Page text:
When we got our house, our kitchen had extremely good “bones”. It is a nice size, there is a good amount of storage, the seller put “Granite Transformations” counters in (granite fabricated to lay over your existing counter), and there is a stainless steel sink with a fabulous faucet. The floor is a slate laminate that is newer and in great shape.
All in all, not bad and definitely workable!
Here were the downsides:
1.) Walls that were so 1973 mustard yellow that looking at them actually hurt my eyes.
2.) Dated appliances (the 1991 black fridge with creme sides and an old dishwasher that I don’t think has that much “juice” left in it). I will say that I have a fairly new black Whirpool gas range that is very nice!
3.) Oak cabinets with bright gold brass knobs. I don’t like the color of the oak, but will say that these are extremely high quality cabinets that probably cost a ton of money originally. All joints are dovetailed, the craftsmanship is excellent.
4.) An absolutely hideous “backsplash” of shiny, textured linoleum tile with tan flower bouquets on some of them.
5.) Weird, unpainted beadboard in a knotty-wood design.
It just looked really, really dated. And too dark!!! There was way too much wood and it didn’t feel cheery at all (despite the blazing yellow). And it was totally missing what is really important to me…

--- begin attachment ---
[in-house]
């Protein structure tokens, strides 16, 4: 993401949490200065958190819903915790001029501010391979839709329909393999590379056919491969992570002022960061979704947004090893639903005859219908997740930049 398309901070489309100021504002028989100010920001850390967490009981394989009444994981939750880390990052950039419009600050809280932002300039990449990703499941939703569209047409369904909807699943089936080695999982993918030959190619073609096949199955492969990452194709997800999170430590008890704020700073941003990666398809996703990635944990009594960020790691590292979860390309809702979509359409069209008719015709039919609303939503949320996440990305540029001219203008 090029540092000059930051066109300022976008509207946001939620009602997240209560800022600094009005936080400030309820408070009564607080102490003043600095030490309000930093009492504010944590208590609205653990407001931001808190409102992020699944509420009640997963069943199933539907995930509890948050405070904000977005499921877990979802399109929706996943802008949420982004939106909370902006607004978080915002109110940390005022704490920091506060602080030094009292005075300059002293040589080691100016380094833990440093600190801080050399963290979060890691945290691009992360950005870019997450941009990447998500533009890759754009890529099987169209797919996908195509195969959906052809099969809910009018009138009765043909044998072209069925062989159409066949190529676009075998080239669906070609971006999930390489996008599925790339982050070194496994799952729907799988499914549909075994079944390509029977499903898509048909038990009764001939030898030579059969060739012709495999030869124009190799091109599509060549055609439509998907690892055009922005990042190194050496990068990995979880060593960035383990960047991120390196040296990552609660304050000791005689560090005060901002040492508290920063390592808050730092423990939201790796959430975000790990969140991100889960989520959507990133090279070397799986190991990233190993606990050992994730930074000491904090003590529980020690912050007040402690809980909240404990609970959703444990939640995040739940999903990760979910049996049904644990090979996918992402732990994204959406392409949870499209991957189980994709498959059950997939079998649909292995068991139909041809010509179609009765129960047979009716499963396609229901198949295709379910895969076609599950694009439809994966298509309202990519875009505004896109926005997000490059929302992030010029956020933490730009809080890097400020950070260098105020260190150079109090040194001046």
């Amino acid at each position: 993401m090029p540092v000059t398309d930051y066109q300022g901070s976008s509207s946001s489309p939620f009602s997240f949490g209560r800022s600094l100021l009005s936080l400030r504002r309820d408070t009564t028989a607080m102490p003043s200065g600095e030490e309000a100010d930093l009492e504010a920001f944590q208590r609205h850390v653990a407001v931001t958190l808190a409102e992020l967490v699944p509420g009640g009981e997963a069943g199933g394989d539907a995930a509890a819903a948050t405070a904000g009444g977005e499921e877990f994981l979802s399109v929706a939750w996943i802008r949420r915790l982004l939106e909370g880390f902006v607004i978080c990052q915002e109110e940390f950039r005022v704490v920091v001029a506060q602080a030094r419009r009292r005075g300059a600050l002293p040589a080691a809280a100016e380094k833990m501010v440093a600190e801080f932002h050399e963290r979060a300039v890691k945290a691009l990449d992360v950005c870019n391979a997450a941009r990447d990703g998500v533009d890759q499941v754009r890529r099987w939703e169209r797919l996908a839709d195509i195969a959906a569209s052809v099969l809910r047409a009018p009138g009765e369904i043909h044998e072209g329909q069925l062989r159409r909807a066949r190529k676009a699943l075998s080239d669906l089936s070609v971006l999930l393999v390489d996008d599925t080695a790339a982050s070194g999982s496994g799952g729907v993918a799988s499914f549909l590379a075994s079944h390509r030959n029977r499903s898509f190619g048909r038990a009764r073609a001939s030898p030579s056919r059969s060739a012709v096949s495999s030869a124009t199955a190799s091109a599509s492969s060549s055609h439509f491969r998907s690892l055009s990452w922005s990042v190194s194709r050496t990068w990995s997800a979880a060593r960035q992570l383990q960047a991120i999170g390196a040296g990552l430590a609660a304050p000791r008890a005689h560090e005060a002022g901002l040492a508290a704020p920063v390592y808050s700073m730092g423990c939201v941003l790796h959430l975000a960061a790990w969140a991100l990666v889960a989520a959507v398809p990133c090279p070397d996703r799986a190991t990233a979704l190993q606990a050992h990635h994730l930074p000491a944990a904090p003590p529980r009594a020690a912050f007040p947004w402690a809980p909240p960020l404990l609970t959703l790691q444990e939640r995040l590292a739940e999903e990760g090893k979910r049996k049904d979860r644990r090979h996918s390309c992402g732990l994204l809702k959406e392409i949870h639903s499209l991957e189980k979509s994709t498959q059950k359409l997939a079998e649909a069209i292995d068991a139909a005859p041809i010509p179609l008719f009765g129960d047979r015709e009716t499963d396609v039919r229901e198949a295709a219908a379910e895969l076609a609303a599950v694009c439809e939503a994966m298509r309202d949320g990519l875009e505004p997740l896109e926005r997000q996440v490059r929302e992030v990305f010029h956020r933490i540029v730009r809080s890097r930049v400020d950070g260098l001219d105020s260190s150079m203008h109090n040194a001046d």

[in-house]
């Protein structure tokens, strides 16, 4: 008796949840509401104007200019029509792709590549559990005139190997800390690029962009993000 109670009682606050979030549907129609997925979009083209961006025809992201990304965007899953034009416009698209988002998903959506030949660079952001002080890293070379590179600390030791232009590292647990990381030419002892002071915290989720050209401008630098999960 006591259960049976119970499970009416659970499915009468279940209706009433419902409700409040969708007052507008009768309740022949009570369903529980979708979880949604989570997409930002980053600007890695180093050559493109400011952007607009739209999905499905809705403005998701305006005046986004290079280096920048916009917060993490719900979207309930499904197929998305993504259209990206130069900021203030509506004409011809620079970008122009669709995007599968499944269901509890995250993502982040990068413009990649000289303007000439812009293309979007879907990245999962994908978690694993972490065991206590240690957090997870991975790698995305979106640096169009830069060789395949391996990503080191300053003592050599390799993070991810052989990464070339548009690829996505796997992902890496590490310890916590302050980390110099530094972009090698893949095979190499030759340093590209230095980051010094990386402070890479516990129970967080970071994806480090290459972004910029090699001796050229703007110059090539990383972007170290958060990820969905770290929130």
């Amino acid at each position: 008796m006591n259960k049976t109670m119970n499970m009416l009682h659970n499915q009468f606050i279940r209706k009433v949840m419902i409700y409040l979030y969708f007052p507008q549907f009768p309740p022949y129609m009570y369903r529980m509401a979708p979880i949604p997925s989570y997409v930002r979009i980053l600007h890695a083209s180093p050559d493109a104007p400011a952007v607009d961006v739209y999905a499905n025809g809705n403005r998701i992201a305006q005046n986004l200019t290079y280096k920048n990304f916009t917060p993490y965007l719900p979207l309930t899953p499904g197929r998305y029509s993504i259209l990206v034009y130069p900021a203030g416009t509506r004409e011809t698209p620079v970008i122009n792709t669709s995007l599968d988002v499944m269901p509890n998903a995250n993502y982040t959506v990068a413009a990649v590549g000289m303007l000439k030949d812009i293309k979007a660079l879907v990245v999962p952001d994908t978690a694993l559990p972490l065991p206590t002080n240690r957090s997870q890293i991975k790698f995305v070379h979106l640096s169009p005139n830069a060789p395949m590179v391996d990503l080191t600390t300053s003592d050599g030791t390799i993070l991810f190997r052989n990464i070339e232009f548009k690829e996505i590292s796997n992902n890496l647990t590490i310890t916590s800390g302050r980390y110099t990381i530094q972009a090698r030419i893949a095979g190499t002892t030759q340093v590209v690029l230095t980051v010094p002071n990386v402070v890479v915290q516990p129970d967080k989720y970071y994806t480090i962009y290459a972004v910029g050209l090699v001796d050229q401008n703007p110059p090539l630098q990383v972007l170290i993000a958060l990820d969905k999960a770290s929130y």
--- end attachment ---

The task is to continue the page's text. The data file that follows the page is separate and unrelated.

Whimsy! Where was the element of fun, the touch of the unique? Nowhere to be found!
So as always, here are some “before” photos for you to cringe at:
See what I mean? Good bones, bad choices. Dated, dated, dated.
I am a “warm tones” person through-and-through! Warm colors feel homey, comfy, and inviting to me. Despite this, for whatever reason, I have always dreamed of a white kitchen!
Before tackling the cabinets and the beadboard, I freaked out one day and couldn’t take the yellow anymore. Jeff and I picked out our paint and the color we went with was Olympic’s “Secret Passage”. We got to work painting the kitchen right away(which was a very challenging room to paint, by the way).
The end result was a color that is my favorite color in the house! To say I love it would be a major understatement. It is a thousand times better, and I no longer want to shove bamboo shoots in my eyes every time I enter my kitchen.
To keep the proverbial ball rolling right along, we decided to paint the beadboard white as our next kitchen project. We had some leftover bonding primer from the den and leftover trim paint from the baseboards and trim on the stairs. Here was the result:
It already looks like a different room! Notice my owl switchplate cover (I named her “Hedwig, naturally), the outlet cover that is gorgeous but too small in the photo to see, the bird print, the brass “G” monogram tree centerpiece, the runner, and the 3 small tree stumps wrapped in twine. In earlier photos you will notice the aqua blue and white knobs that look like Super Mario turtle shells. Remember earlier when I said the kitchen needed some whimsy? That’s what I meant.